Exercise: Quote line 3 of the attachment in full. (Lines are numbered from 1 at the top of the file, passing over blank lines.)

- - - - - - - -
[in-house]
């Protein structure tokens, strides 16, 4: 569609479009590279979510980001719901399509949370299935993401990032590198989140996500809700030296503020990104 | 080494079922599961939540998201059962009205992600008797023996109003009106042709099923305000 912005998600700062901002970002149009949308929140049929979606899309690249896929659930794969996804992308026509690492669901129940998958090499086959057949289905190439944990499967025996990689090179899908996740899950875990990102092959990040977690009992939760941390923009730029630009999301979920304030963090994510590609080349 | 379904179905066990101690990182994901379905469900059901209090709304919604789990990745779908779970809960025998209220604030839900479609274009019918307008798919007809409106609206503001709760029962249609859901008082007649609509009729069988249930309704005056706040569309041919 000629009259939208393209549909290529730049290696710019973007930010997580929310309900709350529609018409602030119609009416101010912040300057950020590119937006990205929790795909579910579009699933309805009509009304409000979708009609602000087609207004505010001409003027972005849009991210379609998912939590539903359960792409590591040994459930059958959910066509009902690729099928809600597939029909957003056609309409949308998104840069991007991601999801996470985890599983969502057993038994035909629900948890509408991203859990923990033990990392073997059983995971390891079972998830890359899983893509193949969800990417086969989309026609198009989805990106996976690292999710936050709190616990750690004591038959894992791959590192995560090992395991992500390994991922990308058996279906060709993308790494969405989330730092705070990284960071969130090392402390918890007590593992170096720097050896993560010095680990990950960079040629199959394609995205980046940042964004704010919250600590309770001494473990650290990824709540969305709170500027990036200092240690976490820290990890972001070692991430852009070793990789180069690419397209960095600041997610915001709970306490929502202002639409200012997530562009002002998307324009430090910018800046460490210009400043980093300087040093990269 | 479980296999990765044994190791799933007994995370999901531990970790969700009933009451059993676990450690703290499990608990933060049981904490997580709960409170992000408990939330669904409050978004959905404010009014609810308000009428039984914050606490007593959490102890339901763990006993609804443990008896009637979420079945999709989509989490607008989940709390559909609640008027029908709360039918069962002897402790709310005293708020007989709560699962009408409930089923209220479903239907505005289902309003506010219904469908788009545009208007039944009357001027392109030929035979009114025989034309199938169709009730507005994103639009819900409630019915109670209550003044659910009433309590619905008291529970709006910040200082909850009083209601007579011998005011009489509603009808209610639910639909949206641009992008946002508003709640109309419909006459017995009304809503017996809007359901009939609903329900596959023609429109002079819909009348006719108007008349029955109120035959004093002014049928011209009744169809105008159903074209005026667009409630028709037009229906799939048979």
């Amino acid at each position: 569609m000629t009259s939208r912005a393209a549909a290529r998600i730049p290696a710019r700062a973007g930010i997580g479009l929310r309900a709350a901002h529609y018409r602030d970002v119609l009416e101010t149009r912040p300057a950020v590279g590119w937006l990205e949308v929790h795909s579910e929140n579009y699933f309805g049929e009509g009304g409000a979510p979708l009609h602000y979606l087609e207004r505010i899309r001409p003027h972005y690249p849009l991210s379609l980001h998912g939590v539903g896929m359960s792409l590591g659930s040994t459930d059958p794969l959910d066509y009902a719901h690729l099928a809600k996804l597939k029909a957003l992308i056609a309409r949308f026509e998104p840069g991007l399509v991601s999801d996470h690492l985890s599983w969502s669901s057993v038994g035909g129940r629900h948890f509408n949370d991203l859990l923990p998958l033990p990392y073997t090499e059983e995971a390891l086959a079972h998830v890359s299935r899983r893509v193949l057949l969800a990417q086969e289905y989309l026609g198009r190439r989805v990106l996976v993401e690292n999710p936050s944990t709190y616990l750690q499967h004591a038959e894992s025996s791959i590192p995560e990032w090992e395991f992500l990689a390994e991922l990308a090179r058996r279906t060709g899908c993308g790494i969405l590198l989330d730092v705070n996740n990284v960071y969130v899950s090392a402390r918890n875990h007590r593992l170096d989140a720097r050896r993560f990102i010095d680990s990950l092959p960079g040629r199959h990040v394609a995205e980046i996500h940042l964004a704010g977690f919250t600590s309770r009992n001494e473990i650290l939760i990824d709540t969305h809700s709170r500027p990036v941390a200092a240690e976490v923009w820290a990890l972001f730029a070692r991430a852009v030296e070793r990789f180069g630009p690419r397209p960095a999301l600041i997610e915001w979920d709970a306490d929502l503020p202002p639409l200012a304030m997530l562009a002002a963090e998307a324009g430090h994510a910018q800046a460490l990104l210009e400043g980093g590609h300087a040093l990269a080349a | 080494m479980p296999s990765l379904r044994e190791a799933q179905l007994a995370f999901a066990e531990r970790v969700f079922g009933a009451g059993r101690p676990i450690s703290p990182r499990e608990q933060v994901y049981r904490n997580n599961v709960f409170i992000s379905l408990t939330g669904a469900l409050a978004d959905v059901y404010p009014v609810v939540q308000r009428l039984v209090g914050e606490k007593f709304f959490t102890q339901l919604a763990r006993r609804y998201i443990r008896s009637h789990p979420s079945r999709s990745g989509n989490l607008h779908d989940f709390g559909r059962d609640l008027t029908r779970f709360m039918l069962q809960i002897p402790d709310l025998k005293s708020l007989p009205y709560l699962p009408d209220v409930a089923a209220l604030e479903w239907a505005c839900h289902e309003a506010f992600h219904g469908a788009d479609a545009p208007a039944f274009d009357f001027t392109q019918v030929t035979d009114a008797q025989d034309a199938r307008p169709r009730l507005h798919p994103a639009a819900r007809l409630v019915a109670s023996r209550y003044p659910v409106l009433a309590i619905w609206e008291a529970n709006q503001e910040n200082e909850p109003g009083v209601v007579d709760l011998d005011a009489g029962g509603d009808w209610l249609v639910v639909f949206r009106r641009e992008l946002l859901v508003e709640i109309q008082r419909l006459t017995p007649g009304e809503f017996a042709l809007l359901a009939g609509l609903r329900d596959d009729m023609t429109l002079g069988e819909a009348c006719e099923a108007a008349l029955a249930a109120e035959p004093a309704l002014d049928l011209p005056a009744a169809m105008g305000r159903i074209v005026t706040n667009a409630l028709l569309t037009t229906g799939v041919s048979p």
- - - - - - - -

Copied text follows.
């Amino acid at each position: 569609m000629t009259s939208r912005a393209a549909a290529r998600i730049p290696a710019r700062a973007g930010i997580g479009l929310r309900a709350a901002h529609y018409r602030d970002v119609l009416e101010t149009r912040p300057a950020v590279g590119w937006l990205e949308v929790h795909s579910e929140n579009y699933f309805g049929e009509g009304g409000a979510p979708l009609h602000y979606l087609e207004r505010i899309r001409p003027h972005y690249p849009l991210s379609l980001h998912g939590v539903g896929m359960s792409l590591g659930s040994t459930d059958p794969l959910d066509y009902a719901h690729l099928a809600k996804l597939k029909a957003l992308i056609a309409r949308f026509e998104p840069g991007l399509v991601s999801d996470h690492l985890s599983w969502s669901s057993v038994g035909g129940r629900h948890f509408n949370d991203l859990l923990p998958l033990p990392y073997t090499e059983e995971a390891l086959a079972h998830v890359s299935r899983r893509v193949l057949l969800a990417q086969e289905y989309l026609g198009r190439r989805v990106l996976v993401e690292n999710p936050s944990t709190y616990l750690q499967h004591a038959e894992s025996s791959i590192p995560e990032w090992e395991f992500l990689a390994e991922l990308a090179r058996r279906t060709g899908c993308g790494i969405l590198l989330d730092v705070n996740n990284v960071y969130v899950s090392a402390r918890n875990h007590r593992l170096d989140a720097r050896r993560f990102i010095d680990s990950l092959p960079g040629r199959h990040v394609a995205e980046i996500h940042l964004a704010g977690f919250t600590s309770r009992n001494e473990i650290l939760i990824d709540t969305h809700s709170r500027p990036v941390a200092a240690e976490v923009w820290a990890l972001f730029a070692r991430a852009v030296e070793r990789f180069g630009p690419r397209p960095a999301l600041i997610e915001w979920d709970a306490d929502l503020p202002p639409l200012a304030m997530l562009a002002a963090e998307a324009g430090h994510a910018q800046a460490l990104l210009e400043g980093g590609h300087a040093l990269a080349a | 080494m479980p296999s990765l379904r044994e190791a799933q179905l007994a995370f999901a066990e531990r970790v969700f079922g009933a009451g059993r101690p676990i450690s703290p990182r499990e608990q933060v994901y049981r904490n997580n599961v709960f409170i992000s379905l408990t939330g669904a469900l409050a978004d959905v059901y404010p009014v609810v939540q308000r009428l039984v209090g914050e606490k007593f709304f959490t102890q339901l919604a763990r006993r609804y998201i443990r008896s009637h789990p979420s079945r999709s990745g989509n989490l607008h779908d989940f709390g559909r059962d609640l008027t029908r779970f709360m039918l069962q809960i002897p402790d709310l025998k005293s708020l007989p009205y709560l699962p009408d209220v409930a089923a209220l604030e479903w239907a505005c839900h289902e309003a506010f992600h219904g469908a788009d479609a545009p208007a039944f274009d009357f001027t392109q019918v030929t035979d009114a008797q025989d034309a199938r307008p169709r009730l507005h798919p994103a639009a819900r007809l409630v019915a109670s023996r209550y003044p659910v409106l009433a309590i619905w609206e008291a529970n709006q503001e910040n200082e909850p109003g009083v209601v007579d709760l011998d005011a009489g029962g509603d009808w209610l249609v639910v639909f949206r009106r641009e992008l946002l859901v508003e709640i109309q008082r419909l006459t017995p007649g009304e809503f017996a042709l809007l359901a009939g609509l609903r329900d596959d009729m023609t429109l002079g069988e819909a009348c006719e099923a108007a008349l029955a249930a109120e035959p004093a309704l002014d049928l011209p005056a009744a169809m105008g305000r159903i074209v005026t706040n667009a409630l028709l569309t037009t229906g799939v041919s048979p």